Arkansas Power Officials Look to Texas, Count Blessings

The Southwest Power Pool crisis coordination center in Little Rock was a key hub in February, when cold weather overwhelmed the Texas grid.
The Southwest Power Pool crisis coordination center in Little Rock was a key hub in February, when cold weather overwhelmed the Texas grid.

If anyone doubted that the electrical grid is a vital part of the U.S. infrastructure, winter delivered a bitterly cold reminder in mid-February: A deadly winter storm with record lows overwhelmed Texas’ power supply and left some regions dark for days.

The grid crisis, experienced mildly in Arkansas in the form of brief rolling blackouts, killed between 111 and 200 Texans, according to public safety agencies, including some people who froze to death without heat. Others died in accidents, or after medical equipment lost power in the blackout.

A future disruption of such severity appears far less likely in Arkansas, home to two vast regional transmission organizations with far more options to import power than Texas had.

Top officials at Southwest Power Pool and the Midcontinent Independent System Operator, both with operation centers in Little Rock, said that while they can never say never, they don’t expect a similar event here, where the grid is more regulated and generation sources more diversified.

The entire Texas power grid came within minutes of catastrophic failure, according to top officials at the Electric Reliability Council of Texas, or ERCOT, which runs the state’s largely independent grid with little federal oversight. In Texas, a market-based system has prevailed since 1999, when then-Gov. George W. Bush signed a popular deregulation law largely giving grid control to private companies and energy retailers.

As that system teetered on the brink of collapse nearly five months ago, officials employed rotating blackouts to cut peak loads and prevent more permanent damage to overloaded transmission and distribution systems.

And while Texas Gov. Greg Abbott insists all problems have been addressed, Texans were urged to cut power use to avoid rotating blackouts as recently as a heat wave last month, and critics say far more needs to be done.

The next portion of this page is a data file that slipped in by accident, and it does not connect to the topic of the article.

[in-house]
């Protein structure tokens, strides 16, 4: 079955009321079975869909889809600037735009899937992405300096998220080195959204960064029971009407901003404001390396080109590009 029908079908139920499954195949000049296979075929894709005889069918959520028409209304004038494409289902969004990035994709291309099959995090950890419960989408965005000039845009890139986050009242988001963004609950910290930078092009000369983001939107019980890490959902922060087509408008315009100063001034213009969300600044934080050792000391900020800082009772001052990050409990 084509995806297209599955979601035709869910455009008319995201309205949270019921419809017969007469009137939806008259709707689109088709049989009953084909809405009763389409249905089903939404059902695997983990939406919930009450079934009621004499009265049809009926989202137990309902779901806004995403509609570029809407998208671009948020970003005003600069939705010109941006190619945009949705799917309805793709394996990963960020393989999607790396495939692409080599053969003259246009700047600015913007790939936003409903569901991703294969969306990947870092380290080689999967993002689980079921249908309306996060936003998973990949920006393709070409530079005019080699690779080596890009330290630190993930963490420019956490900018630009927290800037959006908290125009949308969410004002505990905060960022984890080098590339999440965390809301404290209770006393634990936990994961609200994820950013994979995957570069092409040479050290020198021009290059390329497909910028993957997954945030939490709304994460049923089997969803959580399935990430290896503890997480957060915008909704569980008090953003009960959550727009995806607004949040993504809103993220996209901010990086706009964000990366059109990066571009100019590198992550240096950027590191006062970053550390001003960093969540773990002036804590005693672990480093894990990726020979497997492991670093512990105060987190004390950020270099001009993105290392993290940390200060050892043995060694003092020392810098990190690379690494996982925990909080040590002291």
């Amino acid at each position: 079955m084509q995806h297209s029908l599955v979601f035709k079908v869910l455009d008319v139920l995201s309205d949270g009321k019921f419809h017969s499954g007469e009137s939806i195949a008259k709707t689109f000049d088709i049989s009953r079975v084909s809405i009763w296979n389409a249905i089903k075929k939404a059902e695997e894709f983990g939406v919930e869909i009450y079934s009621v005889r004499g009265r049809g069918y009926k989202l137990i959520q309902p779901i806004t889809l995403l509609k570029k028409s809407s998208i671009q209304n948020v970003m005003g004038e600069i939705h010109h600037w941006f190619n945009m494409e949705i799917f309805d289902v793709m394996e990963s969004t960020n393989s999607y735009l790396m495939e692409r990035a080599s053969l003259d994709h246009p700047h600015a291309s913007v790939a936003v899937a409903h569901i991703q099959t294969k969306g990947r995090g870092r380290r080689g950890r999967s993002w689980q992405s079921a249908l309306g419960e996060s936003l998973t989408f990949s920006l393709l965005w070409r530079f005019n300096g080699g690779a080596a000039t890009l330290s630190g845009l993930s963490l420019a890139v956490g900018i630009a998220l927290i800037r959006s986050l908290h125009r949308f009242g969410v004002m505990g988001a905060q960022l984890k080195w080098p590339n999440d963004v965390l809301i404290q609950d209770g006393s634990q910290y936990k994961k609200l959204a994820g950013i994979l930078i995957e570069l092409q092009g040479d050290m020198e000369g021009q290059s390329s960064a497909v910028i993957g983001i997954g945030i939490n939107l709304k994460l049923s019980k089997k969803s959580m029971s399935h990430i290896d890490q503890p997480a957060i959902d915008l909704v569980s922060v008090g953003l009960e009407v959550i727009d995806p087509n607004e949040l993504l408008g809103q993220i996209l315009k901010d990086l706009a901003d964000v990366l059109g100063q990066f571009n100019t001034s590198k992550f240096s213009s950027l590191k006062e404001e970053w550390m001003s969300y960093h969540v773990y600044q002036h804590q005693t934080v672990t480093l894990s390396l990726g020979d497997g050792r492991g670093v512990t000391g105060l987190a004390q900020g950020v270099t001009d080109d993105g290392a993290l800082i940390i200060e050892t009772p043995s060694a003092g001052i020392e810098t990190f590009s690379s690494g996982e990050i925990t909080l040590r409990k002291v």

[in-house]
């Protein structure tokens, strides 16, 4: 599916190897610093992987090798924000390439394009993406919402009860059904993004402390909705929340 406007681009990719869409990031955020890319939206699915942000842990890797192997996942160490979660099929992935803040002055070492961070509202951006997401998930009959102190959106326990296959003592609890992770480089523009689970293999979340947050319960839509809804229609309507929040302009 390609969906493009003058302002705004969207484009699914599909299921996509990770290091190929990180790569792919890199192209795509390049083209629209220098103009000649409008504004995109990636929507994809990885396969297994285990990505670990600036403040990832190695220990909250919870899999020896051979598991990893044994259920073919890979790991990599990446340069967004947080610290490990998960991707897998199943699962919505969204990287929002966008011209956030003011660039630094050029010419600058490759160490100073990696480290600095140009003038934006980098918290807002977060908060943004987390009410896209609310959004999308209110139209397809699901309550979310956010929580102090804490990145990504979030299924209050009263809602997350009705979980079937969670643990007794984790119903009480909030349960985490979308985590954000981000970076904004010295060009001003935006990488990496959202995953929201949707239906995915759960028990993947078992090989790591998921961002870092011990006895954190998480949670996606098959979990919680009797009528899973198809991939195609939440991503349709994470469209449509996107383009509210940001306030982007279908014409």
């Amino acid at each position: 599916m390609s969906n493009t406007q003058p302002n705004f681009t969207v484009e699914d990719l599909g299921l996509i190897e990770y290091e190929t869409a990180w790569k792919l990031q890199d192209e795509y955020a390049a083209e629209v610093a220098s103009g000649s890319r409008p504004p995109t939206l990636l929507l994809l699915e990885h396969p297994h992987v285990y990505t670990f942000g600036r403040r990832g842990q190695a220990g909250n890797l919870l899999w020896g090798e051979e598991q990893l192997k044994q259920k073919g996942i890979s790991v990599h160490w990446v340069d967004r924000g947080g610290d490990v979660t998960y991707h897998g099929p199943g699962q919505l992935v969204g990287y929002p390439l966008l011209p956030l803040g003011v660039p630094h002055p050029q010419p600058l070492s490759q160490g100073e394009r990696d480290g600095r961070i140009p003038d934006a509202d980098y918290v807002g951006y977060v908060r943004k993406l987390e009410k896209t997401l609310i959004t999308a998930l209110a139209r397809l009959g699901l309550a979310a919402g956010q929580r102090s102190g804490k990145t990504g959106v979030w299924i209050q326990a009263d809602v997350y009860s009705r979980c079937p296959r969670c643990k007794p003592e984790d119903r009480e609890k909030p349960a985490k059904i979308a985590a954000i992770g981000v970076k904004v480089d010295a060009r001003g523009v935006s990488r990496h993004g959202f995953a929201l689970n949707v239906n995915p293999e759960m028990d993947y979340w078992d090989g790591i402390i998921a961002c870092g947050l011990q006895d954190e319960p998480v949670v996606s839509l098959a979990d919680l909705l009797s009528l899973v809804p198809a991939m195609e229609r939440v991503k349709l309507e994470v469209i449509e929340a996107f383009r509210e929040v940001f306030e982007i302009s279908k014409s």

“Fundamental problem: We didn’t sufficiently winterize our gas system or power system,” said Michael Webber, the Josey Centennial Professor in Energy Resources at the University of Texas in Austin. “Gas production and distribution froze up badly, which cut off gas to power plants. Power plants also froze up, so it was a cascading problem.”

The issues haven’t been addressed sufficiently, Webber told Arkansas Business by email, “but it seems like we’re taking baby steps.”

Different Risk Profiles

Barbara Sugg, president and chief executive officer of Southwest Power Pool, said Arkansas electricity customers are better situated “largely because we’re so well connected to the Eastern Interconnection,” one of the two major alternating-current electrical grids in North America. SPP, which like MISO lies between the Eastern and Western interconnections, manages the grid and power markets across 60,000 miles of transmission lines in 14 states, including a slice of western Arkansas.

“We don’t have the types of limitations to receive energy that ERCOT does. ERCOT has the ability to import a little over 800 megawatts from us, just because of the way they are connected to us,” Sugg continued. “Whereas we had the ability during this particular event to import over 6,000 megawatts from the east, some from as far away as the East Coast. That changes the risk profile quite a bit.”

Daryl Brown, executive director of external affairs for MISO’s South Region, echoed that assessment. “Unlike Texas, Arkansas is part of the Eastern Interconnection,” he said, “and two regional transmission organizations serve the state, MISO and SPP. Both are able to support each other, along with our RTO neighbors to our east, to ensure reliability during events like this.”

He added that MISO is focused on long-range planning “to add new transmission capacity to the system and improve interregional coordination and interconnection,” something he expects to bring significant improvement to grid reliability.

Even though SPP serves parts of Texas beyond ERCOT’s zone, it was forced to implement rotating blackouts in its footprint only twice in the cold crunch, Sugg said. For details, she turned to Chief Operating Officer Lanny Nickell, who said SPP was finalizing a study of what happened and will present priority recommendations to its board of directors this month.

“It’s not something we want to ever see happen again, but we know that there’s always a possibility,” Nickell said. “You can’t control the weather. But we were able to control how we respond, and I think we did a lot well. … There were times when we were importing up to 6,000 megawatts of energy into our 14-state region.” For comparison’s sake, SPP’s total accredited capacity over its footprint is 64,000 megawatts.